Alfonzo Dennard would very much like a do-over right now. (Getty Images)
Each year, there are players who fall in the draft for a number of reasons. We all remember the sight of Aaron Rodgers and Brady Quinn waiting far beyond expectations for their names to be called, and the divergent paths their careers have taken give us one more reason to say that the draft is, in the end, pretty much a total crapshoot. Here are this year's latecomers, with Nebraska's Alfonzo Dennard as the all-time cautionary tale regarding taking it easy the week before the draft.
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Courtney Upshaw, OLB, Alabama (35th overall pick, Baltimore Ravens) -- Upshaw, a dynamic pass rusher who was expected by most pundits to go in the mid-to-late first round, apparently started to drop when he showed up to his Pro Day weighing 279 pounds. The Ravens let the draft come to them and selected a great value pick who could really shine opposite Terrell Suggs.
Jonathan Martin, OT, Stanford (42nd overall pick, Miami Dolphins) -- Expected to be a sure first-rounder at one point, Martin's game tape bugged enough teams to have them looking in different directions. A good player without a strong anchor point who was protected in college by a conservative heavy-blocking offense.
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Vinny Curry, DE, Marshall (59th overall pick, Philadelphia Eagles) -- This one is hard to explain, because Curry flashed a great deal of potential as a pure pass-rusher or LEO end even when he was facing stout competition. Might be small-school bias, because there are no obvious red flags. Down the road (and very much like Upshaw), Curry may be much happier in an ideal situation despite the lower pick -- he's a perfect fit for the Eagles' aggressive defense.
Rueben Randle, WR, LSU (63rd overall pick, New York Giants) -- The Jacksonville Jaguars traded up to get Justin Blackmon, so the alleged bias against one-speed receivers with outstanding overall characteristics doesn't seem to apply. Could be that Randle was dinged because he played in an offense that was anything but friendly to receivers, but the Giants put a first-round grade on him, and Tom Coughlin had a cake-eating grin on his face when explaining the pick on TV.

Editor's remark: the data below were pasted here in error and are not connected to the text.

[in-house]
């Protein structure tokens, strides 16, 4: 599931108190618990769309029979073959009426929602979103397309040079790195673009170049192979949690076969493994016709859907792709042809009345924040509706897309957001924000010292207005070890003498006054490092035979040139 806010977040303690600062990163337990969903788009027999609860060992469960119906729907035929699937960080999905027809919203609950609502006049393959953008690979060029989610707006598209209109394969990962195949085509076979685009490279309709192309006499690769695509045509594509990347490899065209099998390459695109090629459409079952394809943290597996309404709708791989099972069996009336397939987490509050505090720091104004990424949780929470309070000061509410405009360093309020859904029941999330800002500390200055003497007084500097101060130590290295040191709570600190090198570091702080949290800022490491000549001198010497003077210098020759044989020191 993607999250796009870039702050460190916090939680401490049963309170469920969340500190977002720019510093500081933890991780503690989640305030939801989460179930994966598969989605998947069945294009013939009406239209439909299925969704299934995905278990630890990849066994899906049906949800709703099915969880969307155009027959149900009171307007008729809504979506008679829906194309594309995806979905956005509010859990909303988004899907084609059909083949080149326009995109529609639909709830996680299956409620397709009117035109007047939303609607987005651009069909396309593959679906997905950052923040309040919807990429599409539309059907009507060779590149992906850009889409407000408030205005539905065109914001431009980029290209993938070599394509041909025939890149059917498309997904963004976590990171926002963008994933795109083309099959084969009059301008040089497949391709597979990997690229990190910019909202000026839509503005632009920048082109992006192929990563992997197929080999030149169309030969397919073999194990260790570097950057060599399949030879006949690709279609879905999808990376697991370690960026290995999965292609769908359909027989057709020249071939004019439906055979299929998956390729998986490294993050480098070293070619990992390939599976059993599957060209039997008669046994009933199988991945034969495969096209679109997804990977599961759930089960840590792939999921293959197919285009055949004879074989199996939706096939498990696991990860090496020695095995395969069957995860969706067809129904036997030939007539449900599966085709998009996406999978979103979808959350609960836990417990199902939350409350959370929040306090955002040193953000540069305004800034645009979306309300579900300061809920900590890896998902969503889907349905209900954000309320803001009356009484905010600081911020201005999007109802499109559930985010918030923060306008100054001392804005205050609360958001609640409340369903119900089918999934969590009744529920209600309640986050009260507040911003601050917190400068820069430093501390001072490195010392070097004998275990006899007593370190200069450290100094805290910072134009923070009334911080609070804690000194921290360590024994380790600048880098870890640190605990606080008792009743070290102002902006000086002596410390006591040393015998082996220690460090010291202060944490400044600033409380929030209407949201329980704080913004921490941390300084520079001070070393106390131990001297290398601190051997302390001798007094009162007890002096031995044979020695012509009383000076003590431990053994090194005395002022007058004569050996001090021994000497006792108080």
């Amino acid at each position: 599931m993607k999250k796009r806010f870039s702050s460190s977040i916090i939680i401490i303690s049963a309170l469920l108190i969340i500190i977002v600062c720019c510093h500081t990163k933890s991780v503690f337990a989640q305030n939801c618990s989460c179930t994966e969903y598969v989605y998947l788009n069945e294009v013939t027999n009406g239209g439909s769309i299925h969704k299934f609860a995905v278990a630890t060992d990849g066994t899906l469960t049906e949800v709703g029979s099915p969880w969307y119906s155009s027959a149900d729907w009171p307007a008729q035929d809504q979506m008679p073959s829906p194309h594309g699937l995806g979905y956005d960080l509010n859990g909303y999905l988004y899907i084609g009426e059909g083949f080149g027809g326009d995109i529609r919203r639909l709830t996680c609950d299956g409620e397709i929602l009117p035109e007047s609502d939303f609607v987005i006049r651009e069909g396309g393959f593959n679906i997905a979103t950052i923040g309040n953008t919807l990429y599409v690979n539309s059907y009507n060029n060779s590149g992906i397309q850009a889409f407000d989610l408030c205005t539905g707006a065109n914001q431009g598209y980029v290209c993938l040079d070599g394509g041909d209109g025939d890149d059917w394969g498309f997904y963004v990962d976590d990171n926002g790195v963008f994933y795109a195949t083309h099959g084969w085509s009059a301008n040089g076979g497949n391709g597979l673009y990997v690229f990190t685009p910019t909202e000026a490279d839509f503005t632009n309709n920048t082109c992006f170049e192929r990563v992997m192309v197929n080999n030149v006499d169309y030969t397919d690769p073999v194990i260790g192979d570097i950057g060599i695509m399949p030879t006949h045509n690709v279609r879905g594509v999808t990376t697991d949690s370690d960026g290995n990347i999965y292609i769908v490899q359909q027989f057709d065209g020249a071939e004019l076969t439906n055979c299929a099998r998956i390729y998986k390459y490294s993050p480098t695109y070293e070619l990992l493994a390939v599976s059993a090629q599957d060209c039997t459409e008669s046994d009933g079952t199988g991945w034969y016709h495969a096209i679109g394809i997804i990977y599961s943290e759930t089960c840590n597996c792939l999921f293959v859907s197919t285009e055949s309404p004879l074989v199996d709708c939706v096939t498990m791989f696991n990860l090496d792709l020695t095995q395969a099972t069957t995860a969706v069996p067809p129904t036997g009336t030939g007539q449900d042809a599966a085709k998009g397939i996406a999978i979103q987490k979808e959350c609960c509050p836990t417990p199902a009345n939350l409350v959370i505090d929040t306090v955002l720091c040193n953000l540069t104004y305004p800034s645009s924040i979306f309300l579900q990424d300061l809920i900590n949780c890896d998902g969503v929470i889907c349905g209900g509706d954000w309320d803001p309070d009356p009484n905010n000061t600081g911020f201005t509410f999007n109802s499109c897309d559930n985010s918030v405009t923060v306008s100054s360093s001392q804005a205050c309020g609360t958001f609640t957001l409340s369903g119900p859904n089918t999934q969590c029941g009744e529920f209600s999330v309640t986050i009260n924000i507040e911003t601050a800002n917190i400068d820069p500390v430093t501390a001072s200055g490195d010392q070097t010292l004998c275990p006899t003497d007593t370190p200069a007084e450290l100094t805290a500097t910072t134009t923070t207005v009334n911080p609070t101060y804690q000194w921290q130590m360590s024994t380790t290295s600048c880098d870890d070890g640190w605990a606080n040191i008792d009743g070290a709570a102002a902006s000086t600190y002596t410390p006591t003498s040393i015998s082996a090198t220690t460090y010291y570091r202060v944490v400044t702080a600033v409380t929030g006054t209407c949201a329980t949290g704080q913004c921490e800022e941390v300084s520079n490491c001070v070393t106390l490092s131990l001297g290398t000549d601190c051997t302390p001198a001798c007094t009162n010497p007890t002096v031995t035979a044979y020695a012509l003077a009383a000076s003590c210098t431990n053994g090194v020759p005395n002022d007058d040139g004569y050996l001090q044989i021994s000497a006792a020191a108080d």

Kirk Cousins, QB, Michigan State (102nd overall pick, Washington Redskins) -- Could have been a second-round guy but for his tendency to lose his mechanics under pressure. People question the Redskins picking him in the same draft as RGIII, but Cousins is the ideal Shanahan project quarterback, and could be a very reliable backup and spot starter over time.
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Bobby Massie, OT, Mississippi (112th overall pick, Arizona Cardinals) -- Concerns about conditioning, toughness and schematic fits (not a zone blocker at all) pushed Massie down, but the Cardinals picked up an excellent run-mashing right tackle with the ability to protect the quarterback from the right side.
Jared Crick, DL, Nebraska (126th overall pick, Houston Texans) -- Steal of the draft, and the best mix of player and scheme on this list. Crick is a second-round prospect based on his tape, but he lost most of the 2011 season to injuries and fell under the radar. Really impressed me in 2010 when he kept his production up even after Ndamukong Suh left for the NFL and he became the primary focus of every offensive line he faced. In Wade Phillips' multiple schemes, Crick can be a 3-4 one-gap end, provide pass rush in big fronts, and even slip inside as a nose shade if Wade's feeling particularly creative.